Why the Bindi is Not Just a Fashion Statement

Antara Murshed is a sophomore environmental science major
Antara Murshed is a sophomore environmental science major

What trend can be found among music festivals, Hindu temples, Bollywood and Hollywood celebrities alike, the majority of the female population in the Indian subcontinent, and students on our very own campus?

Bindis of course, have been rising in popularity in the United States in the recent decade, especially because of well-known celebrities sporting them in order to look edgy and “cultured.” Examples include Gwen Stefani, Katy Perry, Vanessa Hudgens, and Selena Gomez.

Girls at music festivals and college campuses everywhere think it is acceptable to wear them as they please because they simply enjoy the novelty and “exotic” touch the bindi adds to their aesthetic. Yet, they must understand the context of the cultural symbol they are appropriating. The bindi is not merely a fashion trend and it is not something that can just be picked and isolated up from its historical, religious, and cultural context and be worn by whomever.

In Hinduism, the bindi is a physical representation of the sixth chakra which is also known as the third-eye (chakras are centers of spiritual power in the body). It has been rooted in religious and cultural significance in the Indian subcontinent for thousands of years. It is worn by almost all Desi women, which include non-Hindu Indian, Bangladeshi, Nepali, and Sri Lankan women, as it is also an accessory of cultural significance.

I have heard many arguments about how people outside of South Asian cultures wearing bindis is not problematic. I have heard that privileged white women wearing bindis is just a sign of how culture expands, and that my culture is being appreciated. I have heard that there is no harm in sharing culture and that we are all just human beings who are citizens of the world together.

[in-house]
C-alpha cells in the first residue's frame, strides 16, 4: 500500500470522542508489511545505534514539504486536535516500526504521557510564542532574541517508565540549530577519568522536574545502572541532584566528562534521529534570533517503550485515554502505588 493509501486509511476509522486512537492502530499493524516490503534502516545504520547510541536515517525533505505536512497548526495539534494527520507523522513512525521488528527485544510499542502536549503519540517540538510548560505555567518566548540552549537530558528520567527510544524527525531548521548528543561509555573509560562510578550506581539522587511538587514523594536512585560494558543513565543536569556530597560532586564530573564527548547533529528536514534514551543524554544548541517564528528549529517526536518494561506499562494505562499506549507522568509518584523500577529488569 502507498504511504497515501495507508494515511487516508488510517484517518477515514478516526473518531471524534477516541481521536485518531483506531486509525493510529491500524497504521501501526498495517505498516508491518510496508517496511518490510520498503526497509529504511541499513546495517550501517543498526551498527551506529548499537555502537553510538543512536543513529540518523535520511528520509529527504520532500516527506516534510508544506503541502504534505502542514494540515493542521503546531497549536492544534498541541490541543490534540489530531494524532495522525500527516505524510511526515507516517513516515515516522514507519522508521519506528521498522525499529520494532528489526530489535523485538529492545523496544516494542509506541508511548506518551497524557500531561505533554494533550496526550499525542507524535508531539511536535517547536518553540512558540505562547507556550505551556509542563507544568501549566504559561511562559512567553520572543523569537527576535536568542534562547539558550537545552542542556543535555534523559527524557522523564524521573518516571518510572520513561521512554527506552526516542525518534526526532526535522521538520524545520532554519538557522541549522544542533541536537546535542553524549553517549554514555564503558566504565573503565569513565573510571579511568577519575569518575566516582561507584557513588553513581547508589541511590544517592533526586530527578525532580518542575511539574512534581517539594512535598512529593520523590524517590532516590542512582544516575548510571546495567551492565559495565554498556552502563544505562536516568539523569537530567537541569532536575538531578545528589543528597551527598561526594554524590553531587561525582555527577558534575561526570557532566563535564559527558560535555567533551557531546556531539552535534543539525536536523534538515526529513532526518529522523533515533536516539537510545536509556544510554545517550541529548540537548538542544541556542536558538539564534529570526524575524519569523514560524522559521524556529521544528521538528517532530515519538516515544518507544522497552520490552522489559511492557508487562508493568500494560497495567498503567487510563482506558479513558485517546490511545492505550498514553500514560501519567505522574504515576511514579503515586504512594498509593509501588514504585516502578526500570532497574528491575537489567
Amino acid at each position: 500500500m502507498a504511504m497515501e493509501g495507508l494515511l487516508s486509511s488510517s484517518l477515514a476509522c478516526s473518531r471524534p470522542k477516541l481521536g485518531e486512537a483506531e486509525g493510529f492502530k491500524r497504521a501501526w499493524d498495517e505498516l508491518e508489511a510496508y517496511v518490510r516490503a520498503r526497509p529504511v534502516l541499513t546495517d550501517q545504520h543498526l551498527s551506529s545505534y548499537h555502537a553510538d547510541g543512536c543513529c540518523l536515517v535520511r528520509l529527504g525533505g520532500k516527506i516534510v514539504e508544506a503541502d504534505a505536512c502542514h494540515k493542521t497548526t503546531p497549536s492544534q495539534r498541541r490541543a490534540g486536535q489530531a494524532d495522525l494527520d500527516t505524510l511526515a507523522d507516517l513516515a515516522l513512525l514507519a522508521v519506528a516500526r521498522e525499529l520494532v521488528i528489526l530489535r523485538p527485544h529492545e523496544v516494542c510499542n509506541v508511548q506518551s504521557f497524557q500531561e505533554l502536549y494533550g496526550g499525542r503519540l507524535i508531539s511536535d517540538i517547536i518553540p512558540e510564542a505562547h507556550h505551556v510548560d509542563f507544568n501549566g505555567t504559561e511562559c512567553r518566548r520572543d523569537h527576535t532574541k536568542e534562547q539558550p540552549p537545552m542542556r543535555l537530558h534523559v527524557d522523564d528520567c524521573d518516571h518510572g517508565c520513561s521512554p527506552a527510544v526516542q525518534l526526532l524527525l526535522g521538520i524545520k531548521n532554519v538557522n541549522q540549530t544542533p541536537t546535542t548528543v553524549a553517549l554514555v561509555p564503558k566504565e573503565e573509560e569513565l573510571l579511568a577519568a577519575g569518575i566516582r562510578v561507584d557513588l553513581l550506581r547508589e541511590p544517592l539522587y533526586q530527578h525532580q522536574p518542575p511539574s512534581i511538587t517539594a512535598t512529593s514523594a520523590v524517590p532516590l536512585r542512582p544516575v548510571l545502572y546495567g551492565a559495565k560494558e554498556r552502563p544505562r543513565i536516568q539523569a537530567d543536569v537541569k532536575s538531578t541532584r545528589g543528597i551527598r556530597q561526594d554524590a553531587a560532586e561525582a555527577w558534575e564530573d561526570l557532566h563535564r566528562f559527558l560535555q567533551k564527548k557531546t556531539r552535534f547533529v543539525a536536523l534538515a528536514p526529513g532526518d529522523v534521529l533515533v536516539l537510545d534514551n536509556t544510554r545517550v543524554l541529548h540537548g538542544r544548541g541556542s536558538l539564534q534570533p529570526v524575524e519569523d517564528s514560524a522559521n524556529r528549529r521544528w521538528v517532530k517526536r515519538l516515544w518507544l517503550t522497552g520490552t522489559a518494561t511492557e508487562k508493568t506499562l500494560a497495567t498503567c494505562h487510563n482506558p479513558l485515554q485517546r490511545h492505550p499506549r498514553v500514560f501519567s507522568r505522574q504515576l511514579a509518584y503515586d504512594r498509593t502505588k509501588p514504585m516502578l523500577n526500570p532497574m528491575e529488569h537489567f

But I disagree. I disagree because this implies that despite all of our different cultures and backgrounds, we have the same experiences and are treated by institutionalized powers the exact same way. Allowing the bindi to be torn from its religious and cultural context is to allow the erasure of the historical context of what my people have been subjected to.

The Indian subcontinent (like so many parts of Asia) has been ravaged by colonialism starting in the mid nineteenth century, invaded by white imperialists who arrived to expand their own empires and exploit the people of India. Imperialists who exploited India established economic power over those who have lived there for thousands of years and oppressed our culture and traditions. We were viewed as uncultured and barbaric by colonists who ironically thought they were bettering us. The process of decolonization in India left huge setbacks for the country, and in fact, the end of British India resulted in the country eventually splitting into India, Bangladesh, and Pakistan.

So today, seeing the bindi plastered on the foreheads of people who are not Hindu, who are not Desi, is simply a reminder of how once again our culture is being stolen from its meaning and context and manipulated to be something far shallower. If the bindi holds no religious or cultural significance to you, if you do not know what it is like to have been subjected to the after effects of centuries of colonialism and racism, please do not wear it. Because here’s the kicker: When a trendy celebrity wears a bindi, it is considered chic. But when I wear a bindi, I’m fresh off the boat.


*Featured photo shows Murshed’s mother at her Gaye Holud, which is a traditional Bengali ceremony of applying turmeric to the bride and groom and exchanging gifts before the wedding. Photo courtesy of Antara Murshed. 


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